Heavy rains left parts of the capital of central Hubei province submerged Friday, jamming roads, flooding subways, and once again calling into question the effectiveness of the region’s expensive flood-control infrastructure.
In expectation of continued heavy rainfall throughout Friday morning, the Wuhan City government issued a red alert for extreme rains and postponed the city’s high school entrance exam by an hour, the first time the test had been delayed in over a decade.
China’s rainy season has been particularly severe this year, according to government statistics. Earlier in the week, China’s Ministry of Emergency Management announced that rain-induced disasters, including floods and landslides, had killed 88, left 17 missing, and caused 20.13 billion yuan ($2.92 billion) in direct economic damages across 8 southern provinces — not including Hubei — between June 1 and June 16. Accumulated precipitation for the month of June has been 50% to 100% above the long-term average across much of southern China.
All this rain is once again testing cities’ flood-control infrastructure. In an April press conference, Wuhan officials declared that the city had greatly improved its flood-control system in the three years since 2016, when heavy rains flooded much of the city, killing 14, causing 2.26 billion yuan in economic damages, and leading one resident to file a public records request for information on how the city had spent over 13 billion yuan in municipal flood control funds.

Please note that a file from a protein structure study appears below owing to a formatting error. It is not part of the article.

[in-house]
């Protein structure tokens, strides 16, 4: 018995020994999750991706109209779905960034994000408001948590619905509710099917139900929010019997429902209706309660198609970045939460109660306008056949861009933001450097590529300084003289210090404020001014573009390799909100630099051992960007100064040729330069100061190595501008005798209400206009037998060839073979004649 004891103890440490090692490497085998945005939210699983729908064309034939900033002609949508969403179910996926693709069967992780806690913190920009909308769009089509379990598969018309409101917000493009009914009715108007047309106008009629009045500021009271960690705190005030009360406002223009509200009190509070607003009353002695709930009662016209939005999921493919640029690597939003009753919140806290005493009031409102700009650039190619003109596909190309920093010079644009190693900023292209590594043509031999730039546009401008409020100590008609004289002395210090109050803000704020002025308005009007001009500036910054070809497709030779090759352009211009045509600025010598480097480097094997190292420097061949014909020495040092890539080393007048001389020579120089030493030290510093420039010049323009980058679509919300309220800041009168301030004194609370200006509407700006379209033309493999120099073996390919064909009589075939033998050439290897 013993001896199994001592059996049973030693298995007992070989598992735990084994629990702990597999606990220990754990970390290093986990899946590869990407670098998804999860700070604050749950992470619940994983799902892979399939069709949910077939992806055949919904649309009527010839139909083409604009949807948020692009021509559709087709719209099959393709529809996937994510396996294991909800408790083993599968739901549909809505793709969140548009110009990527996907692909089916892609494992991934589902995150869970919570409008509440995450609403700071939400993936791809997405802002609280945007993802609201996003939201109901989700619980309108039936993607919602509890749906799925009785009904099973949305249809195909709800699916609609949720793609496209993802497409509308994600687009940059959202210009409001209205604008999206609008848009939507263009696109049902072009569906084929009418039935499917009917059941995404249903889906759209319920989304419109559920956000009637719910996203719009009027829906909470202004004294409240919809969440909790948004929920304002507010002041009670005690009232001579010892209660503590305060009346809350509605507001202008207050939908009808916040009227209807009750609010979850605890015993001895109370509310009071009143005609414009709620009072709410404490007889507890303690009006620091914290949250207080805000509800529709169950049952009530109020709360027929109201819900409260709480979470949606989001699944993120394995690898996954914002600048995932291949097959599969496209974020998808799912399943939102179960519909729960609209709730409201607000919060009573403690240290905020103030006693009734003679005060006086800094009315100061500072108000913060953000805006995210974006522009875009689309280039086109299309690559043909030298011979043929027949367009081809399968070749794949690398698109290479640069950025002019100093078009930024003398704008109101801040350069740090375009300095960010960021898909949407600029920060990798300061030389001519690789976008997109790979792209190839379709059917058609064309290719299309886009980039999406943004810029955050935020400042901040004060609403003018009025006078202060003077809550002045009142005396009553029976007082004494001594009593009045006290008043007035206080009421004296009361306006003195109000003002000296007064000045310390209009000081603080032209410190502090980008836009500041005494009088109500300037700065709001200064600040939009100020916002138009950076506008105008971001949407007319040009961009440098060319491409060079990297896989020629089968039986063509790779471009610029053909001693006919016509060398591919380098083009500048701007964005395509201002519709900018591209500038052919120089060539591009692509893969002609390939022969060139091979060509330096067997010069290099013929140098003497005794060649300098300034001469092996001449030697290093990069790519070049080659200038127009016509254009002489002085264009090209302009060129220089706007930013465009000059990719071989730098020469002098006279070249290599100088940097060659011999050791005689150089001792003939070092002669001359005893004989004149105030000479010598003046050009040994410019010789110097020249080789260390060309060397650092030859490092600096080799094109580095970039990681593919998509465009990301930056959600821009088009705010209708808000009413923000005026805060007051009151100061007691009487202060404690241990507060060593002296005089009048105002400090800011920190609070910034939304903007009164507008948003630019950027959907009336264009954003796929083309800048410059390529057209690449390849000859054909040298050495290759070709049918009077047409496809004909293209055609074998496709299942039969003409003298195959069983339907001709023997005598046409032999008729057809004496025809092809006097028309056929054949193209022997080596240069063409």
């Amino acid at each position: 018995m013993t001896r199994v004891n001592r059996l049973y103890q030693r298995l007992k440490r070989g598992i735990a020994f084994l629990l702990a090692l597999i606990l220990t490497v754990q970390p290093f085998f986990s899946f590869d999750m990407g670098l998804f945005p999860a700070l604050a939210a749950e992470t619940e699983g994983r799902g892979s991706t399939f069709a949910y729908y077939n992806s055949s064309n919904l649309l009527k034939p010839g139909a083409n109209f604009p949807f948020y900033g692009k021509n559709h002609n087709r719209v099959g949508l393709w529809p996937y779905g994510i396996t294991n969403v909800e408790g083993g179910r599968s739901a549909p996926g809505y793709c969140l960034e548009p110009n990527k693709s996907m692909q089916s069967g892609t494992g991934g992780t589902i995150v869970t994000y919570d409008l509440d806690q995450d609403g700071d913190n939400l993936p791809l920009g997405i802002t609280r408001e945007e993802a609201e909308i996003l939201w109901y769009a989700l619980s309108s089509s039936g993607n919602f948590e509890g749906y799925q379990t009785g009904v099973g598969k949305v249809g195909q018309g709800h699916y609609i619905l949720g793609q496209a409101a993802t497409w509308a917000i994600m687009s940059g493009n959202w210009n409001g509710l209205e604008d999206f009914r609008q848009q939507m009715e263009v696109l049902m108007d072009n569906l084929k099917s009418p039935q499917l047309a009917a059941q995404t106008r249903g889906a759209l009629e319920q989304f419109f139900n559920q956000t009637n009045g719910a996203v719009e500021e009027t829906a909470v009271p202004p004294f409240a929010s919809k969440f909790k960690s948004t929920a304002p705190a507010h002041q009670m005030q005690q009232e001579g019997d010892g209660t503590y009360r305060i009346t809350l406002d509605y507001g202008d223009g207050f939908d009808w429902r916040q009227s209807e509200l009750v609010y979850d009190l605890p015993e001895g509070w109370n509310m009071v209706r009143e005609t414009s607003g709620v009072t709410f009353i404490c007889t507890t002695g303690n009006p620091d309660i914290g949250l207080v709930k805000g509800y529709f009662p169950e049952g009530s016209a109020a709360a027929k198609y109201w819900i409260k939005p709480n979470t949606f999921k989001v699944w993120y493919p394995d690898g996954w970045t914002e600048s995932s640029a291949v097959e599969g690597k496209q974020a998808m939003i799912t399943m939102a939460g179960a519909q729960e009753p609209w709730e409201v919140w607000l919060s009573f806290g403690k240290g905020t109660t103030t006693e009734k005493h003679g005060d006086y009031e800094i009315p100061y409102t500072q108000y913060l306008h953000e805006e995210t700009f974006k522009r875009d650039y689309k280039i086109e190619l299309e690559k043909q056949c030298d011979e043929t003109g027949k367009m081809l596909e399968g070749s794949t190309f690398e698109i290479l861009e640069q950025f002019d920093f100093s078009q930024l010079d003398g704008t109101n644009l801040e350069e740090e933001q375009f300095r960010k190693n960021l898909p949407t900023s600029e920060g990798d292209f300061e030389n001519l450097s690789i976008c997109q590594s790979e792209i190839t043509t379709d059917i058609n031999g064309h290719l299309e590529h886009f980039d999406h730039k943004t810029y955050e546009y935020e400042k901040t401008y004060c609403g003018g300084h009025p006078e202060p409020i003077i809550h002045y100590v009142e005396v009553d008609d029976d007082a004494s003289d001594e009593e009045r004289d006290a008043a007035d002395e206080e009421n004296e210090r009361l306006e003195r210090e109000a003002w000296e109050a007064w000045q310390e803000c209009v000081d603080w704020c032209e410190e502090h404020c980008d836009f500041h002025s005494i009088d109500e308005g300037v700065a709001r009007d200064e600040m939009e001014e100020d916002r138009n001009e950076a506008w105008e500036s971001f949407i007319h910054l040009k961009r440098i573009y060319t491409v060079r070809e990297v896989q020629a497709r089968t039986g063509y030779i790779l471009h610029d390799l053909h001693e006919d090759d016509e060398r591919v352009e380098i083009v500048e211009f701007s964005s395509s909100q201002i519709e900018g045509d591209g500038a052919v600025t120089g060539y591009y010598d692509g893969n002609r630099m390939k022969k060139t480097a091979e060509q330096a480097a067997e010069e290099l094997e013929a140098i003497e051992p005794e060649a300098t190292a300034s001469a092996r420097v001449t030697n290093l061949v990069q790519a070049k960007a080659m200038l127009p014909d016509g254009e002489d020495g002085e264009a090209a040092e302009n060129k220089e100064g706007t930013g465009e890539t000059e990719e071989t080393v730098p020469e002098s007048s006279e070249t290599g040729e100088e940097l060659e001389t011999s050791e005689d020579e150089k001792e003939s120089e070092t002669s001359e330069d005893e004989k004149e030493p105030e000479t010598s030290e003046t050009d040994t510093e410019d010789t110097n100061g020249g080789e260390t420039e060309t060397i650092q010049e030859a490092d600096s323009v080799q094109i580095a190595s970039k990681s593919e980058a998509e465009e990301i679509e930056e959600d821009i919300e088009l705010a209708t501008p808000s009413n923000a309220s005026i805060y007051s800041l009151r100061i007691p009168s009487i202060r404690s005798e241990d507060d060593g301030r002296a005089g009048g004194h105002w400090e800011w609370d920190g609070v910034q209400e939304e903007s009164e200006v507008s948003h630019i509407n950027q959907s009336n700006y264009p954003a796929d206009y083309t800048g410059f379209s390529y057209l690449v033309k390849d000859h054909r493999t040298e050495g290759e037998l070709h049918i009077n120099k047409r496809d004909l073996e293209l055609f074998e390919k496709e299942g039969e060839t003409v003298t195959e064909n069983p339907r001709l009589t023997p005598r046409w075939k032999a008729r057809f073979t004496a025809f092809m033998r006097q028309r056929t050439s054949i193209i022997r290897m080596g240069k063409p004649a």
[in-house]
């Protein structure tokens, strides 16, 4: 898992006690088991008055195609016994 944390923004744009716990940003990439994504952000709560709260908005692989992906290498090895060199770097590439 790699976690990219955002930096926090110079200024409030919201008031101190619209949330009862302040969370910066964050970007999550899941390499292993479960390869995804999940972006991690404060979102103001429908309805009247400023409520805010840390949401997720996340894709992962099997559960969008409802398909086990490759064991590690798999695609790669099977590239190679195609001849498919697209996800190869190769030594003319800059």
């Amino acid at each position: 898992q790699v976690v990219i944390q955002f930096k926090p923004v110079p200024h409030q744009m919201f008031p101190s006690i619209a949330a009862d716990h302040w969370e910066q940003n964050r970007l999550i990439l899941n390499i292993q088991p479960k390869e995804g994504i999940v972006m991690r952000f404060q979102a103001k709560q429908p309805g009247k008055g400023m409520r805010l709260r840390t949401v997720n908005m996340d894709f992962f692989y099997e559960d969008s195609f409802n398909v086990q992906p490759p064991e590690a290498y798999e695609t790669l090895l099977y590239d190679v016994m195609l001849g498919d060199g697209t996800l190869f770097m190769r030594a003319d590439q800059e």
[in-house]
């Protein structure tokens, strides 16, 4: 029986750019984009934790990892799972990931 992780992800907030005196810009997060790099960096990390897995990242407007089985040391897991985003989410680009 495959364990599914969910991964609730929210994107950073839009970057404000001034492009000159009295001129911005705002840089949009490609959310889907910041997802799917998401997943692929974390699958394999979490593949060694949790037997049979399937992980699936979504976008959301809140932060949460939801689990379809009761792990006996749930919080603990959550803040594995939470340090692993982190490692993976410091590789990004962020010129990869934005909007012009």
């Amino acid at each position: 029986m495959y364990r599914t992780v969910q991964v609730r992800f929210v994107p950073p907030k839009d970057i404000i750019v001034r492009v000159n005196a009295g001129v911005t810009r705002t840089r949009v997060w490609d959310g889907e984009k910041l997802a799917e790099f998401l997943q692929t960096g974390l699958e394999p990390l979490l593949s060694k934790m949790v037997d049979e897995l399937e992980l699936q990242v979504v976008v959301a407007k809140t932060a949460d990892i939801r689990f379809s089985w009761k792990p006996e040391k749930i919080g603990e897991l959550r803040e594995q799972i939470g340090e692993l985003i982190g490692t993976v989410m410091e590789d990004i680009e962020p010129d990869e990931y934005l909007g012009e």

But in videos circulating online Friday, Wuhan residents are pushing their partially submerged cars down the street, and at least one subway station is almost entirely underwater.
In a Friday phone interview, Lü Aifeng, a specialist in hydrology and water resources at China’s Institute of Geographic Sciences and Natural Resources Research, told Sixth Tone that, besides its low elevation, one reason for Wuhan’s susceptibility to floods may be the number of land reclamation projects the city has carried out. “Wuhan is prone to flooding because many lakes are gone,” he said. “Lakes store and regulate floodwaters, but many of them have been filled in to build houses and roads.”
Extreme rainfall poses serious challenges to China’s already-stressed municipal flood-control infrastructure, Lü added. “China’s drainage systems are mainly based on Soviet designs, and their pipes are narrow,” he said, noting that urban construction projects have also been known to cause pipeline blockages.
To prevent yearly floods, Lü recommended cities enlarge their drainage pipelines, build underground cisterns to store excess rainwater, and make use of the natural floodwater regulation capabilities of nearby lakes.
Editor: Kilian O'Donnell.
(Header image: Residents try not to get wet in Wuhan, Hubei province, June 21, 2019. Zhang Chang/CNS/VCG)